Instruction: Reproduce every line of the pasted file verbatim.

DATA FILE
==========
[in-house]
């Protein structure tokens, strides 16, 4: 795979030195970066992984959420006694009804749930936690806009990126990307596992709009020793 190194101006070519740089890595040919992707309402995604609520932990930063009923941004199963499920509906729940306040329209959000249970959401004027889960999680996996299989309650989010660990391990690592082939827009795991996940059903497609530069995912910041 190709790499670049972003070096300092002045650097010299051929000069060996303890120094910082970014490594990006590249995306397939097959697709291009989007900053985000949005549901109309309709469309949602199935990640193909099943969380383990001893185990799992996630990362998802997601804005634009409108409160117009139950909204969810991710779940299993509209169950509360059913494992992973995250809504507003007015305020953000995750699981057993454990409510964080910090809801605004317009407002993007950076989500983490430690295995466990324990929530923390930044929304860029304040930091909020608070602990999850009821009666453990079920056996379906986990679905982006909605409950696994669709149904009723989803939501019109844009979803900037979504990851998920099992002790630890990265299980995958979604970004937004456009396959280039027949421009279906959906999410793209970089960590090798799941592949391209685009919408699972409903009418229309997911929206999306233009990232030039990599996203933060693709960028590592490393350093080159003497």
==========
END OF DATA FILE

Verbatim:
[in-house]
């Protein structure tokens, strides 16, 4: 795979030195970066992984959420006694009804749930936690806009990126990307596992709009020793 190194101006070519740089890595040919992707309402995604609520932990930063009923941004199963499920509906729940306040329209959000249970959401004027889960999680996996299989309650989010660990391990690592082939827009795991996940059903497609530069995912910041 190709790499670049972003070096300092002045650097010299051929000069060996303890120094910082970014490594990006590249995306397939097959697709291009989007900053985000949005549901109309309709469309949602199935990640193909099943969380383990001893185990799992996630990362998802997601804005634009409108409160117009139950909204969810991710779940299993509209169950509360059913494992992973995250809504507003007015305020953000995750699981057993454990409510964080910090809801605004317009407002993007950076989500983490430690295995466990324990929530923390930044929304860029304040930091909020608070602990999850009821009666453990079920056996379906986990679905982006909605409950696994669709149904009723989803939501019109844009979803900037979504990851998920099992002790630890990265299980995958979604970004937004456009396959280039027949421009279906959906999410793209970089960590090798799941592949391209685009919408699972409903009418229309997911929206999306233009990232030039990599996203933060693709960028590592490393350093080159003497």